- Name: Bob Van den Broecke
- Title: Managing Director of Evernex Japan
- URL: https://www.evernex.com/
- Hometown: Belgium
- Years in Japan: 4
Every year, electronics manufacturers invigorate their product lines with upgraded models of computers, smartphones and other mobile devices. For businesses, the pressure to upgrade is strong, as access to the latest firmware and software is essential for day-to-day operations. With each new release looms an anxiety that manufacturers will one day cut off support to older devices and restrict them from firmware updates needed to use the latest applications and services.
Despite its effects on technological consumption, production and carbon emissions, firmware distribution is often overlooked in conversations regarding sustainability. For Bob Van den Broecke, however, the fair distribution of firmware is a critical part of IT sustainability.
Van den Broecke’s firm, Evernex Japan, provides IT services centered on the maintenance, reuse and recycling of electronic devices. As managing director, he frequently sees firms of all sizes dispose of functional IT equipment, including servers and computers, simply because newer models with more sophisticated firmware are available. With first-hand experience of how firmware-driven obsolescence perpetuates unsustainable practices, Van den Broecke is trying to spread awareness among businesses of how sustainable IT practices can not only help the environment, but also help their bottom line.
“We’re not here to sell IT; we’re here to sell the concept of helping companies reduce their carbon footprint and reduce costs,” he said. “Businesses are being forced to change their equipment because the software is no longer being updated. This is a technique used by tech companies to force businesses to buy new equipment without providing any alternatives.”
According to Van den Broecke, Japan has distinct hurdles in its path toward sustainable IT practices. The risk-averse, bureaucratic culture of many Japanese companies amplifies concerns surrounding manufacturer support and firmware access, he said. “It’s incomparable to the rest of the world. Everyone is afraid to do anything if it isn’t 100% documented, or if it isn’t absolutely clear with everyone. It’s like walking on a path and looking under every stone before making a supercalculated step forward.”
Evernex Japan is growing despite these challenges. This is in part due to the relationship between IT manufacturers and what Van den Broecke calls Japan’s “dinosaurs” — industrial giants that are so big they can dictate their own terms. When one of Japan’s behemoths demands a manufacturer continue servicing old equipment, the manufacturer, whose engineers have already moved on to new equipment, will ask Evernex to service this equipment on its behalf. Evernex Japan, which started as a three-person operation five years ago, will welcome its 15th employee this year.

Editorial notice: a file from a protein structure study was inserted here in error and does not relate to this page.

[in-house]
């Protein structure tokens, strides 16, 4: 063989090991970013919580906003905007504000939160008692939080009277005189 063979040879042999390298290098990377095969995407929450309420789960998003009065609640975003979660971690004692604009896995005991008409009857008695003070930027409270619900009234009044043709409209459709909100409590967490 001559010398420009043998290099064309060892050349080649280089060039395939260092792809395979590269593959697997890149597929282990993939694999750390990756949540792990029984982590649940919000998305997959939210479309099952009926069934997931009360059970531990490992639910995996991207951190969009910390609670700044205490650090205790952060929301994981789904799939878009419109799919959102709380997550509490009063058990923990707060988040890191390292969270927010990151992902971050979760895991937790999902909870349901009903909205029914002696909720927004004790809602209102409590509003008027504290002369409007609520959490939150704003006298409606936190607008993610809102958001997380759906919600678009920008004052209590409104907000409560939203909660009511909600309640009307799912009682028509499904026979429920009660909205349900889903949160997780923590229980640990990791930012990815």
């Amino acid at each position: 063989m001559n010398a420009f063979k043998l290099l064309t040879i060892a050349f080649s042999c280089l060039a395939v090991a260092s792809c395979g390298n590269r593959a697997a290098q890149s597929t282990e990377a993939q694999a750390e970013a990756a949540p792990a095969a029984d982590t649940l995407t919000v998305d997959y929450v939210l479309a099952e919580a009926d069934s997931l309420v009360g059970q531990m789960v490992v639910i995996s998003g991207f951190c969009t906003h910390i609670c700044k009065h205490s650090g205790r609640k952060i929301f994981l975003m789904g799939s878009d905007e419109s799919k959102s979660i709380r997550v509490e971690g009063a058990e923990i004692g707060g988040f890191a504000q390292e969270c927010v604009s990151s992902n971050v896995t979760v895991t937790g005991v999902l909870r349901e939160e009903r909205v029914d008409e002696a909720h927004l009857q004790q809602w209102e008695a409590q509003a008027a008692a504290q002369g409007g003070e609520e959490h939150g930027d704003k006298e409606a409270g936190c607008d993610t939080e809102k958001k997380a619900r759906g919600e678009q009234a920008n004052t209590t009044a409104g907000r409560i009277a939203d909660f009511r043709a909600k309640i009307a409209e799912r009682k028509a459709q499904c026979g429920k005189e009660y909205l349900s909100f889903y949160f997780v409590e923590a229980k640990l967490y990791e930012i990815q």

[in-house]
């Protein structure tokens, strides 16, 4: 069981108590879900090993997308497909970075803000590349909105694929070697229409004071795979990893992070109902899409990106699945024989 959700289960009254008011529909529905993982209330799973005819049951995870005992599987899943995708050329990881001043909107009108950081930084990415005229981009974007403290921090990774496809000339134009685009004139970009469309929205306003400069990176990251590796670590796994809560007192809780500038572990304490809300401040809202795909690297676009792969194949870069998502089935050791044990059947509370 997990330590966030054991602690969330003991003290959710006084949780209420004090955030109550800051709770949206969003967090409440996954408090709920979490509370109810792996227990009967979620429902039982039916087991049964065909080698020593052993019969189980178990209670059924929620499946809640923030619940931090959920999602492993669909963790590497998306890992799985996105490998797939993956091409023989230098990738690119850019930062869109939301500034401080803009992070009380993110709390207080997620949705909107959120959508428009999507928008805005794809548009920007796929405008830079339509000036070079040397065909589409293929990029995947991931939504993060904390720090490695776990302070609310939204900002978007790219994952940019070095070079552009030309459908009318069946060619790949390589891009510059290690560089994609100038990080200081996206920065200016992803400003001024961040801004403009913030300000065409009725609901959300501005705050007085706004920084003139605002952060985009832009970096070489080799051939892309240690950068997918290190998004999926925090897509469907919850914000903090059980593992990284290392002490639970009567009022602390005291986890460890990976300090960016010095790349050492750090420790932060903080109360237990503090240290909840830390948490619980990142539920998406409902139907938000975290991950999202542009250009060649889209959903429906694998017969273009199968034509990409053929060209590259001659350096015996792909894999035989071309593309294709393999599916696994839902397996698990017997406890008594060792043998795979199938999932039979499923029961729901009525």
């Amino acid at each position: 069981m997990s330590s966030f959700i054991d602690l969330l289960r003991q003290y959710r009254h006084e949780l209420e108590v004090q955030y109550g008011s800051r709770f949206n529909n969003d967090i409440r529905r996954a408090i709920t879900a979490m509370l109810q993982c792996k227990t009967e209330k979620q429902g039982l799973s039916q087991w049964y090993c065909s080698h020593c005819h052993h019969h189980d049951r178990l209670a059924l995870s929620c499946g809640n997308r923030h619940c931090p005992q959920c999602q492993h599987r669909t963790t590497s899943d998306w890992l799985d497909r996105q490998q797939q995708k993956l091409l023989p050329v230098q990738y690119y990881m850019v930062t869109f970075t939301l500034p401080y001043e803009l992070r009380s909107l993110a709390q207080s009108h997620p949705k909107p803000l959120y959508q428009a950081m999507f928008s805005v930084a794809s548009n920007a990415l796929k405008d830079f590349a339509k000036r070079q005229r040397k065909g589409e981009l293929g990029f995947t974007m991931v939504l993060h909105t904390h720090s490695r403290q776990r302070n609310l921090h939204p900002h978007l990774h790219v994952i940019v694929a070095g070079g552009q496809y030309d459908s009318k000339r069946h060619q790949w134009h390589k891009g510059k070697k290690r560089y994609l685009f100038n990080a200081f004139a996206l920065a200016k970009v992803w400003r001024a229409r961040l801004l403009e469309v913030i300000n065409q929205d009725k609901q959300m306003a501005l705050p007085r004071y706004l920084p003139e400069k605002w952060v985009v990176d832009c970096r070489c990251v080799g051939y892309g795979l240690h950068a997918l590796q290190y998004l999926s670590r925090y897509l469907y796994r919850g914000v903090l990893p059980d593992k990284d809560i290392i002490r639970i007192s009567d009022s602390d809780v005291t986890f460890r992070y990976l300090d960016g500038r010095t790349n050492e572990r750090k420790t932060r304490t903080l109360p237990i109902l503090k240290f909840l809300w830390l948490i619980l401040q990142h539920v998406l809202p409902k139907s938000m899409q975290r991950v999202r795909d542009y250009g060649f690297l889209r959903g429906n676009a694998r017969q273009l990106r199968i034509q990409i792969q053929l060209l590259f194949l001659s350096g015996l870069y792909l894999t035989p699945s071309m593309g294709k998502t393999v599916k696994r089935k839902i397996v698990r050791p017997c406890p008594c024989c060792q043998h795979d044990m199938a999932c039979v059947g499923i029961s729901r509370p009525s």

Van den Broecke noted that regulations requiring tech companies to provide firmware support for older devices can help curtail wasteful IT consumption. For instance, last year, in response to limitations imposed by hardware manufacturers that curtailed access to updates and prevented decommissioned hardware from being resold, the European Ecodesign Directive introduced rules requiring manufacturers of servers and storage equipment to provide firmware support for a specified period after a product’s release.
Other aspects of Japan’s bureaucracy have surprised the 34-year-old Belgian. Van den Broecke’s international background has instilled in him an unrelenting curiosity for new places and experiences, but his experiences living in multiple countries did not prepare him for some of Japan’s peculiarities. In what he humorously described as “Japan’s Bermuda Triangle,” Van den Broecke recalled the conundrum of purchasing a Japanese phone, opening a bank account and finding a place to live: “You need a phone to get a bank account, but to get a bank account you need a phone and an address, but to get an address you need a phone and a bank account. It was quite complicated, and a challenge, but that’s part of what makes this job interesting.”
For Van den Broecke, Japan is the latest stop in a life of international adventure. Born in Belgium, he grew up in Paris, where his father worked for Ajinomoto. When his father was assigned to head the Japanese food corporation’s operations in Asia, the family moved to Bangkok, where he attended high school and university. He returned to Paris and shortly afterward moved to Rome to attend graduate school for international economics.
In Rome, while searching for a job where he could use his language abilities (Van den Broecke speaks six languages, including French, English, Italian and Dutch), he came across the company IB-Remarketing, Evernex’s predecessor. It was here where Van den Broecke met his mentor, Bruno Demolin, who was CEO. “I discovered the joy of working through him,” Van den Broecke said. “He ran a close-knit, family-style business that encouraged entrepreneurship, and he was extremely giving.” Van den Broecke recalled how his former boss once gifted him a scooter out of the blue just to commend him for a job well done.
Inspired by his mentor, Van den Broecke tries to diffuse this culture of close relationships and generosity among his employees. It is why one of his favorite expressions is from “The Three Musketeers,” by Alexandre Dumas: “All for one and one for all.” “It’s not always easy, but when it is, I encourage them to enjoy it,” he said. “If my employees want to work from the beach, I say, ‘Go ahead, but make sure to send me a picture.’ It’s all about caring for each other and allowing people to have weaknesses and make mistakes.”